Jesus was an extremist. Why else would they have crucified him?

    God prefers us to be either hot or cold. His disdain for the lukewarm (the comfortable ones who love to piously float in the middle and look down their condescending noses at both sides) is very apparent according to the book of Revelation.

    Evidently this pointless rhetoric is neither pointless or rhetoric. Seventy-five posts convince me that there is an important issue at the forefront that should be addressed. How far should the church venture into the political fray? I don’t know, but if it doesn’t….nobody will.

  31. CVH wrote:


    If you make a careful and objective examination of all the work the ACLU has done and continues to do, you will find that they have been working in favor of religious/evangelical/Christian causes in many cases around the country. I don’t support their position in everything but to categorize them as you have only proves my point about more eloquently than I could have.


    You make me smile too. Have a great Thanksgiving and I’ll see you at the Rapture. That is, assuming you’re a pre-millenial dispensationalist.

  32. Andrew wrote:

    I have noticed quite a great deal of discussion going on with the song.I must agree with Elisabeth completely because not only is she right,but she’s my sister…;)By the way-if prayer was allowed in schools-what kind of prayer would they allow.The way Mr. Davis talks-it would most likely be the prayers of Hindus and Muslims.I just can’t find a way to agree with Mr. Davis-I can’t understand what you’re trying to say.(not trying to be offensive though)

  33. Lacey wrote:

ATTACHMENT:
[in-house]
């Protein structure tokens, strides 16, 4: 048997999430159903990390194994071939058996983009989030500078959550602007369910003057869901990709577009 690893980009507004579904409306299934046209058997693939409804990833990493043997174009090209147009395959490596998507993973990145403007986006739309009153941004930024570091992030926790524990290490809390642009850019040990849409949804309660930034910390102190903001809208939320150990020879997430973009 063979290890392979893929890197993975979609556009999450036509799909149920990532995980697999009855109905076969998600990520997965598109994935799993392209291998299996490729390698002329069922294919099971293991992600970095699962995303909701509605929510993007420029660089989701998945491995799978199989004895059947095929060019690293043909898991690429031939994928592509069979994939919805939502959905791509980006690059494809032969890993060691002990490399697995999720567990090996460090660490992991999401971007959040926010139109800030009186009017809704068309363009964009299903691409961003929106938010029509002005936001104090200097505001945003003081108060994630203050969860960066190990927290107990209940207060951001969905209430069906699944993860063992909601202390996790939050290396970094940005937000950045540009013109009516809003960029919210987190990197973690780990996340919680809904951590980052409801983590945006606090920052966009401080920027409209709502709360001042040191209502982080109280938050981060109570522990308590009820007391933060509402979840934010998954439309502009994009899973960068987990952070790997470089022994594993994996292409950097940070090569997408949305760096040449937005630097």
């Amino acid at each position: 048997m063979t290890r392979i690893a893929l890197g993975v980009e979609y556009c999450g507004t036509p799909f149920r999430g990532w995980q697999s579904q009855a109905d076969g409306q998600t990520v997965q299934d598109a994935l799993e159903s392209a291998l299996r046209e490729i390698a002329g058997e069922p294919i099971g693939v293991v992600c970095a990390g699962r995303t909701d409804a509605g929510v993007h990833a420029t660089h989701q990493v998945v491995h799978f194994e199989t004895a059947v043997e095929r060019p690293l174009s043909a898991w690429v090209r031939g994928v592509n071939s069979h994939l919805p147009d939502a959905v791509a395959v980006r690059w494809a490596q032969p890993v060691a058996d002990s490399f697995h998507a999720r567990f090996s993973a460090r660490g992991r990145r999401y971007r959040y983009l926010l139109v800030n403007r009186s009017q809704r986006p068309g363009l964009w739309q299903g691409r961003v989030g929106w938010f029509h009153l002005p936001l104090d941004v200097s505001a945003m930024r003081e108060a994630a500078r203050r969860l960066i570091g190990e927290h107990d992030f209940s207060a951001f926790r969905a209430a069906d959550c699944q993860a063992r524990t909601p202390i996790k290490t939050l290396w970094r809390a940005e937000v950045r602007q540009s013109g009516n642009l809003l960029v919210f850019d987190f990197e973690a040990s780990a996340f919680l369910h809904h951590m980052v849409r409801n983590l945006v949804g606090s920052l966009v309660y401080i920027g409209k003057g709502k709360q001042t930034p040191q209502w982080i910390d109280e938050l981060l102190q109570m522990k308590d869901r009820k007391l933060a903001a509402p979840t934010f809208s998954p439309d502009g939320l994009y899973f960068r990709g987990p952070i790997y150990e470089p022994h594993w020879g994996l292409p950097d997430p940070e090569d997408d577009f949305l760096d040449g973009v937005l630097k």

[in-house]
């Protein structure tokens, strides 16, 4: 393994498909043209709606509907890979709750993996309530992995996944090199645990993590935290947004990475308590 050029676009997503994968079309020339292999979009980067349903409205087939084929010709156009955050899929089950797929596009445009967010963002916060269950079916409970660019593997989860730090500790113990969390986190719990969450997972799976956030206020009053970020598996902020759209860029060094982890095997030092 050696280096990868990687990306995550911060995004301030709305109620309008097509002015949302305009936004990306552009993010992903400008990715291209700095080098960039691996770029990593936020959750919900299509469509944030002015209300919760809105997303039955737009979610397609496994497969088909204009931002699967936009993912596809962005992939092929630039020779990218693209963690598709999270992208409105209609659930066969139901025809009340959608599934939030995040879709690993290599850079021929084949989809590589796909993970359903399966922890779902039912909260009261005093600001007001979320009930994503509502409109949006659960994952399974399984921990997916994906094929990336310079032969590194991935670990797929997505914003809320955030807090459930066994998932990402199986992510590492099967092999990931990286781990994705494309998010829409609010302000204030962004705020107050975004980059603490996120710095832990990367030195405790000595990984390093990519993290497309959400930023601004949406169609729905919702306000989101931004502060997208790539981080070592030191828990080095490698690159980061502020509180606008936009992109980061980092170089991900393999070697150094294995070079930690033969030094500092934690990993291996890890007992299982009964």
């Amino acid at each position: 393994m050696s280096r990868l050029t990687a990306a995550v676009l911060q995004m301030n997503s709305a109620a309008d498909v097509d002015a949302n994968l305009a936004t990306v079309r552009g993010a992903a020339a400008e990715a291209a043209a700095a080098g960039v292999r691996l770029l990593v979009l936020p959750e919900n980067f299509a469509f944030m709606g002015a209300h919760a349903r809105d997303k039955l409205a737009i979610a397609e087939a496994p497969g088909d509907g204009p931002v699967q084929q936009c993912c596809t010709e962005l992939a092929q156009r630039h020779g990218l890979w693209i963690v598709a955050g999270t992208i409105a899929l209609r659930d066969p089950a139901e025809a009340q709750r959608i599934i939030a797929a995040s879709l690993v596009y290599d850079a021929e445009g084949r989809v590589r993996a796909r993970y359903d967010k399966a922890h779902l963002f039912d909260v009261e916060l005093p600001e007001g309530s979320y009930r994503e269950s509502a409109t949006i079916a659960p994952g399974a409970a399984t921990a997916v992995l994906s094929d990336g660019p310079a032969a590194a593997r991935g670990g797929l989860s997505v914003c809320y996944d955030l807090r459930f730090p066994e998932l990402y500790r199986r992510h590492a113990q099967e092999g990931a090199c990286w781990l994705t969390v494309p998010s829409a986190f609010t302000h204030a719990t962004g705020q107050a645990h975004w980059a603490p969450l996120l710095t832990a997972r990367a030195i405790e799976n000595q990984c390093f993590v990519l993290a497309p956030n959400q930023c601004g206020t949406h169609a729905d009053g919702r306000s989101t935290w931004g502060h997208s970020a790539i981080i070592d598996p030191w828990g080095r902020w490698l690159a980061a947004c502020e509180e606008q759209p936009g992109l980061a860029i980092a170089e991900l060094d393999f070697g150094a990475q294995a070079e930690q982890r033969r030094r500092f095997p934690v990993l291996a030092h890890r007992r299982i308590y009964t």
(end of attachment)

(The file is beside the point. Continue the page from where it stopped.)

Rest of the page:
Hahahahahahahahaha. Elisabeth and Jim E Davis, my reply to your reply to my question about Elisabeth’s pet peeve that lumped everyone with TV’s in the same basket. Ok, how did this go from my saying that a TV is a tool like any other means of communication to it being a “vital” part of life like breathing or something? You are correct, with the internet there is MUCH more control… and privacy. Which is why there are a lot of people who would NEVER visit an adult bookstore or visit a motel for the afternoon because someone might see them but DO find porn and engage in affairs online. Hmmmm, talk about inviting evil into your household.
    (Just for the record, I do not have cable and I don’t sit around glued to my TV 24 hours a day. Amazingly, even with having a TWO TV’s in the house, I manage to spend quite a bit of time enjoying other things like reading, painting/drawing, crocheting, sewing, knitting, doing wood burning, cross stitch, and making jewelry. Somehow I find the time to do Bible Studies, write, keep up with my friends, listen to music and get on the computer to debate with you fine folks. And gasp, I even manage to leave my house and work, go to church and gospel singings, and live away from the all-consuming draw of a television on occasion!)
    I am of course, speaking from my own experiences and being shown exactly where the tornado was and what direction it was heading by the TV Meteorologist was a very helpful warning to many others and myself so we could take cover long before any emergency sirens went off. At that time, I did live in an area that offered live weather on the radio stations but didn’t have a computer. Now, I live in an area that plays prerecorded weather forecasts during hurricanes, doesn’t have emergency sirens, and have a computer that might not connect to the internet if it doesn’t want to. All I am saying is that it is a useful tool just like the others listed. If you haven’t had an F-5 tornado destroy your house and waited out hurricanes, perhaps you have a different viewpoint.
    Perhaps you have never seen a bed ridden loved one watch gospel music videos because they were a blessing and encouragement.
    There are many different ways to look at this subject.
    However, since this has drifted a ways from the actual topic of this thread, I will only quote my grandmother, “You can make a sin out of anything” and request that you read Romans 14. IF having a TV in your home seems wrong to you, then by all means DO NOT have one. If you ever would happen to come to my house I would gladly throw a blanket over mine so you wouldn’t be offended by it’s presence.